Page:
Mastodon Hits 10 Million Users According to Data Tracker

Decentralized social media platform, Mastodon, has done it according to a data tracker. It has reached 10 million users.

They said it was not viable. Critics proclaimed that it would never take off. They said that the server structure was too confusing. Whatever the criticisms, that didn’t stop the platform from growing to incredible heights. Now, according to one data tracking account, the network has reached the staggering user count of 10 million users. The massive milestone shows that decentralized social media platforms are here to stay.

The statistics was shown on MastodonUserCount, a bot that tracks the number of users, number of toots per hour, instances, and how quickly the user count is going up.

The post was made just moments ago which shows the magical moment the data tracker hit the 8 figure mark:

Apparently, the surge in users started on the 16th and caused the user count to climb much more quickly. This has led to a number of toots noting that the network was growing well in excess of 1,000 users per hour. While it is unclear where the latest surge in users came from, major surges in the past have been linked to Elon Musk blowing up Twitter in many interesting ways. Whether it was being on the receiving end of litigation as a result of refusing to pay the bills, skyrocketing censorship on the platform, mass layoffs of employees, or widespread instability of the platform, or a variety of other issues, Musk’s tenure saw the Twitter user experience suffer in many dramatic ways.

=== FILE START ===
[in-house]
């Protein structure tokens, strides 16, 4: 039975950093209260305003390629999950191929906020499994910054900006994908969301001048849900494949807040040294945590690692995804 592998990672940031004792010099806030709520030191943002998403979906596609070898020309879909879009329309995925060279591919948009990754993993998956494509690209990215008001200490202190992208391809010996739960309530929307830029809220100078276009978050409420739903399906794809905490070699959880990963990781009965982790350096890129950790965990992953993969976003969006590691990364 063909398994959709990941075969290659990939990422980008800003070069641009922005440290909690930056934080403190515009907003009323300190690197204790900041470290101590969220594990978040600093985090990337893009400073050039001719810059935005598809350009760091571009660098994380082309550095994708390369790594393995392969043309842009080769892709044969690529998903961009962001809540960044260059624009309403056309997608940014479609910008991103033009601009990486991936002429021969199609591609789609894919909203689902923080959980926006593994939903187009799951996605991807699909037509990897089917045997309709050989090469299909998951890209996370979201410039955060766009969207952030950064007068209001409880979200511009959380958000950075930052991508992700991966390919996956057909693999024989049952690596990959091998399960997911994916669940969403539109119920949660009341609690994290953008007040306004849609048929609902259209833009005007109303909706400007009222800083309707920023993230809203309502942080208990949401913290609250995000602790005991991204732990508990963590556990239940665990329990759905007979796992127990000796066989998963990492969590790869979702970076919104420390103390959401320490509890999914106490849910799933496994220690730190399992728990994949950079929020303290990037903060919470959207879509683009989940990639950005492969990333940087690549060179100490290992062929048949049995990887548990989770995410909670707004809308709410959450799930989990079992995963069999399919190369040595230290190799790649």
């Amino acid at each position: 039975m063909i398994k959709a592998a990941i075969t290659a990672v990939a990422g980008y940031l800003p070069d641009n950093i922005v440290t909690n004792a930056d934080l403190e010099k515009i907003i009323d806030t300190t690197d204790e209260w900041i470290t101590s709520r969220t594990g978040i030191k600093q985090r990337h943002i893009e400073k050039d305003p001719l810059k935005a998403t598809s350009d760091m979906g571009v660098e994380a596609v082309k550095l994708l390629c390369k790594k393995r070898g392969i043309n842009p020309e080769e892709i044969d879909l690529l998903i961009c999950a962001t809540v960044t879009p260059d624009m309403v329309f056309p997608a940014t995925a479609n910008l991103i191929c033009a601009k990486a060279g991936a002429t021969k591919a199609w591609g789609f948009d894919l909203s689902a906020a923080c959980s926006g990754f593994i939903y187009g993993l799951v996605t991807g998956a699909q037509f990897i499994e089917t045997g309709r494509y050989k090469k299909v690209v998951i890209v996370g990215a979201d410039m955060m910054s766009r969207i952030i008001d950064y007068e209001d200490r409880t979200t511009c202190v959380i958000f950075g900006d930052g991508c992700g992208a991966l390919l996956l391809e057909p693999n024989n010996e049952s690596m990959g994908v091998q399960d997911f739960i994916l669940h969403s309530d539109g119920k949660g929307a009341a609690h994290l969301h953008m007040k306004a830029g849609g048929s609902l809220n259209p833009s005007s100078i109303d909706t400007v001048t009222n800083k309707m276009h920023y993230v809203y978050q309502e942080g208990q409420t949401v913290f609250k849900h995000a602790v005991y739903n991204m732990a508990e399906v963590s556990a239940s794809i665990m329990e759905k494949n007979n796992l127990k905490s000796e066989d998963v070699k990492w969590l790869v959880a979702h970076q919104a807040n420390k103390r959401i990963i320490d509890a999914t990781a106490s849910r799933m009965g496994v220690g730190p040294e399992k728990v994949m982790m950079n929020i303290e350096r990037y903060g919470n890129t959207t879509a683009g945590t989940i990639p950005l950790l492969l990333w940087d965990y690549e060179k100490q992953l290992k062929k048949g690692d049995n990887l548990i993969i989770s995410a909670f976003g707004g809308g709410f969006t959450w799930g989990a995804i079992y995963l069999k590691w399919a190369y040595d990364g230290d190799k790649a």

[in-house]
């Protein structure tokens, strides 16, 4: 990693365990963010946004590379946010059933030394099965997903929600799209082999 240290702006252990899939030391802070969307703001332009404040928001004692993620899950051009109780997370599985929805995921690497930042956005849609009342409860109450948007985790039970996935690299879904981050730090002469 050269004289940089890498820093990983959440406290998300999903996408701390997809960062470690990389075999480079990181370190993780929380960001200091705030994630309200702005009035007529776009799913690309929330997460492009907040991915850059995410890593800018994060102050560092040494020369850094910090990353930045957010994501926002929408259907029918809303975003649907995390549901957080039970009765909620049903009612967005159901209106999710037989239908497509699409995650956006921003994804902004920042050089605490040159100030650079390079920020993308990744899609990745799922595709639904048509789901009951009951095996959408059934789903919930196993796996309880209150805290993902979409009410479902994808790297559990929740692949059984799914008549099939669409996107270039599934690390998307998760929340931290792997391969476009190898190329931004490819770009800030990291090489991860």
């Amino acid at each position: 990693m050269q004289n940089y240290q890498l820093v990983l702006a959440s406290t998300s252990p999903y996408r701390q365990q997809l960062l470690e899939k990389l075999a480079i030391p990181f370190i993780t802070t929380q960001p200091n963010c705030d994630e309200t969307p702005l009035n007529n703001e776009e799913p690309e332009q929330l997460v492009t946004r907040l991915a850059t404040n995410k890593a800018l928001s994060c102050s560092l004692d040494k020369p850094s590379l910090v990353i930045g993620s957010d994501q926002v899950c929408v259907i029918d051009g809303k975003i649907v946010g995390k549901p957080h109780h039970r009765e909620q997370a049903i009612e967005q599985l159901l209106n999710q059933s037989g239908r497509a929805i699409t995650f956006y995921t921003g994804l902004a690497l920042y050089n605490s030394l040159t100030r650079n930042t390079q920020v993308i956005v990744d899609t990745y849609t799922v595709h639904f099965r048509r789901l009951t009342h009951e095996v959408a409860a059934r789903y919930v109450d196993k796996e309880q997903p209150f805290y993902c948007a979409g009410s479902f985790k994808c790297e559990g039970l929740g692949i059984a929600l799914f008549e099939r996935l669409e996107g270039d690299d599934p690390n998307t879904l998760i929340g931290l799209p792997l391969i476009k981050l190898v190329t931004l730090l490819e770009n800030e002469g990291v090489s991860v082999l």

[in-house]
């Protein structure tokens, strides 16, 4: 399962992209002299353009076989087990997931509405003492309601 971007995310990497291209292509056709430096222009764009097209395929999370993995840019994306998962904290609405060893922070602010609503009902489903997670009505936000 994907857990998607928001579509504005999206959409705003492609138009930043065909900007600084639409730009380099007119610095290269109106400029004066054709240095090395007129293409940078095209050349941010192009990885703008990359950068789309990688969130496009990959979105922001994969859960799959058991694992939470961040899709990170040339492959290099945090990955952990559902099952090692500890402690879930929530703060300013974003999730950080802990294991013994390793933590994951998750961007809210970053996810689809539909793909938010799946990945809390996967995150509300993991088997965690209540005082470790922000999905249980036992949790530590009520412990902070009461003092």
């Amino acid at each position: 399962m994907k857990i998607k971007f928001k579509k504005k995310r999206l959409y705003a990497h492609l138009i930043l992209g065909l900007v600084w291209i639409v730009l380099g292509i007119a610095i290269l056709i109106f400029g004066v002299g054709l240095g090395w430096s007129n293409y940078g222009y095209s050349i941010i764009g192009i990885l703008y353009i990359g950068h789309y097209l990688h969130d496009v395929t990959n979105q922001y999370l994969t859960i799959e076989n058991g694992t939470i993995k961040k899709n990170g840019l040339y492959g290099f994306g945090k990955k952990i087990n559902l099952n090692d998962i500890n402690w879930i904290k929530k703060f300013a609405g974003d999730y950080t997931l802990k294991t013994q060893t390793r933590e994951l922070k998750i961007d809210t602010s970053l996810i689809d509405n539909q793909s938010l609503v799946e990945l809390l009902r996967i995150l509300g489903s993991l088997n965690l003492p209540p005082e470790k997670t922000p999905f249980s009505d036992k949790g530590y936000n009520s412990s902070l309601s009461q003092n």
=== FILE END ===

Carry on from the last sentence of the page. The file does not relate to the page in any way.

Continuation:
Indeed, many of the poor decision making on the part of Musk can be linked to the growth of Mastodon. Last December, we noted that it was on the verge of reaching 9 million users.

Initial spikes in growth did lead to a number of instances experiencing some sluggish performance. However, by all accounts, the massive and unexpected growth of the platform showed that the platform itself is surprisingly resilient with only, at most, brief moments of downtime as instance owners scrambled to add more processing power and bandwidth to their instances to handle the additional load. Because of this, performance issues have been largely minimized. The same story couldn’t be said for Twitter in its initial rise to prominence. After all, when Twitter experienced its massive growth, the platform experienced downtime and the famous “fail whale” for months as network operators struggled to keep up with demand. It’s a comparison that many have noted already.

For many users who migrated from Twitter to Mastodon, the differences in overall experience wound up being very notable. Many users have noticed just how much less hyper-partisan the platform is. What’s more, people are generally a lot friendlier and, well, civil, than what Mastodon user refer to as the “bird site”. On Twitter, you have the hyper-partisan political hashtags pushed on users with seemingly everyone in a contest to say the most anger filled or outrageous tweet. On Mastodon, you have much more relaxed conversations and trends like “Caturday”, “FollowFriday”, “cycling”, and “retrogaming”. Yes, some political hashtags to pop up, but in my experience, this only happens on occasion rather than 24/7. Plus, those instances are usually popping up along with non-political trending hashtags.